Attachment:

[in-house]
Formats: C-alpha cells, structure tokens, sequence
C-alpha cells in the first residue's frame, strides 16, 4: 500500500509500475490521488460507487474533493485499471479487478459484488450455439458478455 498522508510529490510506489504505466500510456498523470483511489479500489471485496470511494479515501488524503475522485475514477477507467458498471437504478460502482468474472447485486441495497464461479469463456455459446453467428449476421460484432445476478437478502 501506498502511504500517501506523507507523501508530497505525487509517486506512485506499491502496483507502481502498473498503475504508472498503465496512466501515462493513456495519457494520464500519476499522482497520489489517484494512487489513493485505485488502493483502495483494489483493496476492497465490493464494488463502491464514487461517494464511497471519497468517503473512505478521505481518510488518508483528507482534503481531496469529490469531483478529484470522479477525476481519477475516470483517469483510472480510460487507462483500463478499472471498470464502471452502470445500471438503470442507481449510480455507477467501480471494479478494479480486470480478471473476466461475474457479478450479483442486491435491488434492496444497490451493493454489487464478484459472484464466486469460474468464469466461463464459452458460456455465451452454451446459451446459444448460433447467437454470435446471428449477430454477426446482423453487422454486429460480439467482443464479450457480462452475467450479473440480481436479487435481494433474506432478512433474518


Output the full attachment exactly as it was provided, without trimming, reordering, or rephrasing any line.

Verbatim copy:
[in-house]
Formats: C-alpha cells, structure tokens, sequence
C-alpha cells in the first residue's frame, strides 16, 4: 500500500509500475490521488460507487474533493485499471479487478459484488450455439458478455 498522508510529490510506489504505466500510456498523470483511489479500489471485496470511494479515501488524503475522485475514477477507467458498471437504478460502482468474472447485486441495497464461479469463456455459446453467428449476421460484432445476478437478502 501506498502511504500517501506523507507523501508530497505525487509517486506512485506499491502496483507502481502498473498503475504508472498503465496512466501515462493513456495519457494520464500519476499522482497520489489517484494512487489513493485505485488502493483502495483494489483493496476492497465490493464494488463502491464514487461517494464511497471519497468517503473512505478521505481518510488518508483528507482534503481531496469529490469531483478529484470522479477525476481519477475516470483517469483510472480510460487507462483500463478499472471498470464502471452502470445500471438503470442507481449510480455507477467501480471494479478494479480486470480478471473476466461475474457479478450479483442486491435491488434492496444497490451493493454489487464478484459472484464466486469460474468464469466461463464459452458460456455465451452454451446459451446459444448460433447467437454470435446471428449477430454477426446482423453487422454486429460480439467482443464479450457480462452475467450479473440480481436479487435481494433474506432478512433474518